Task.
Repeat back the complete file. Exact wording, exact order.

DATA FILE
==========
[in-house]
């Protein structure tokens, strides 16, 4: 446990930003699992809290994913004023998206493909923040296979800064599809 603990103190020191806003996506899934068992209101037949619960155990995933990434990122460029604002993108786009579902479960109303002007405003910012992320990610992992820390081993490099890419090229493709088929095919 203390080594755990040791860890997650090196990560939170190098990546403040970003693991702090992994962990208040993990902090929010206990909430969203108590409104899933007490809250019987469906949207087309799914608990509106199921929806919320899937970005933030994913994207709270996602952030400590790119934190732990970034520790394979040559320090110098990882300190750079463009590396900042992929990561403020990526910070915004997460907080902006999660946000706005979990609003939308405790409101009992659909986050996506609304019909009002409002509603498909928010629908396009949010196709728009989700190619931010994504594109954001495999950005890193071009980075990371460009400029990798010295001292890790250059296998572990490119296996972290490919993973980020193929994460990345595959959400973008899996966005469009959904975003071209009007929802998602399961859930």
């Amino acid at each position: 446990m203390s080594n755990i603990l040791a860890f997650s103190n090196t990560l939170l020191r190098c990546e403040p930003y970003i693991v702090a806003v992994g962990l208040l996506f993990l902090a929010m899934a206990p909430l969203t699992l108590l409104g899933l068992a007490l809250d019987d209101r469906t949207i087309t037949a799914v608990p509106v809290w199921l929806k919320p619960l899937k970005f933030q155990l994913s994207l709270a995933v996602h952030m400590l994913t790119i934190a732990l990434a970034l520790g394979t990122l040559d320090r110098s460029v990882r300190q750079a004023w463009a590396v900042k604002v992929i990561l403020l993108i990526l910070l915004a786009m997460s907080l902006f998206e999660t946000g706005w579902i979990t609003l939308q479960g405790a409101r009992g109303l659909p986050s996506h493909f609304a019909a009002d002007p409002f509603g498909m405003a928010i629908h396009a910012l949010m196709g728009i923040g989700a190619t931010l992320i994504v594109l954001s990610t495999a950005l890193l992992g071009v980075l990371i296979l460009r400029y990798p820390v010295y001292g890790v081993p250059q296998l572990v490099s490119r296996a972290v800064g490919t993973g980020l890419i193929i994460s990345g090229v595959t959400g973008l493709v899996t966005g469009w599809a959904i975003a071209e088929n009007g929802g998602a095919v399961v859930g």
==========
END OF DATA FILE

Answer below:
[in-house]
């Protein structure tokens, strides 16, 4: 446990930003699992809290994913004023998206493909923040296979800064599809 603990103190020191806003996506899934068992209101037949619960155990995933990434990122460029604002993108786009579902479960109303002007405003910012992320990610992992820390081993490099890419090229493709088929095919 203390080594755990040791860890997650090196990560939170190098990546403040970003693991702090992994962990208040993990902090929010206990909430969203108590409104899933007490809250019987469906949207087309799914608990509106199921929806919320899937970005933030994913994207709270996602952030400590790119934190732990970034520790394979040559320090110098990882300190750079463009590396900042992929990561403020990526910070915004997460907080902006999660946000706005979990609003939308405790409101009992659909986050996506609304019909009002409002509603498909928010629908396009949010196709728009989700190619931010994504594109954001495999950005890193071009980075990371460009400029990798010295001292890790250059296998572990490119296996972290490919993973980020193929994460990345595959959400973008899996966005469009959904975003071209009007929802998602399961859930």
């Amino acid at each position: 446990m203390s080594n755990i603990l040791a860890f997650s103190n090196t990560l939170l020191r190098c990546e403040p930003y970003i693991v702090a806003v992994g962990l208040l996506f993990l902090a929010m899934a206990p909430l969203t699992l108590l409104g899933l068992a007490l809250d019987d209101r469906t949207i087309t037949a799914v608990p509106v809290w199921l929806k919320p619960l899937k970005f933030q155990l994913s994207l709270a995933v996602h952030m400590l994913t790119i934190a732990l990434a970034l520790g394979t990122l040559d320090r110098s460029v990882r300190q750079a004023w463009a590396v900042k604002v992929i990561l403020l993108i990526l910070l915004a786009m997460s907080l902006f998206e999660t946000g706005w579902i979990t609003l939308q479960g405790a409101r009992g109303l659909p986050s996506h493909f609304a019909a009002d002007p409002f509603g498909m405003a928010i629908h396009a910012l949010m196709g728009i923040g989700a190619t931010l992320i994504v594109l954001s990610t495999a950005l890193l992992g071009v980075l990371i296979l460009r400029y990798p820390v010295y001292g890790v081993p250059q296998l572990v490099s490119r296996a972290v800064g490919t993973g980020l890419i193929i994460s990345g090229v595959t959400g973008l493709v899996t966005g469009w599809a959904i975003a071209e088929n009007g929802g998602a095919v399961v859930g």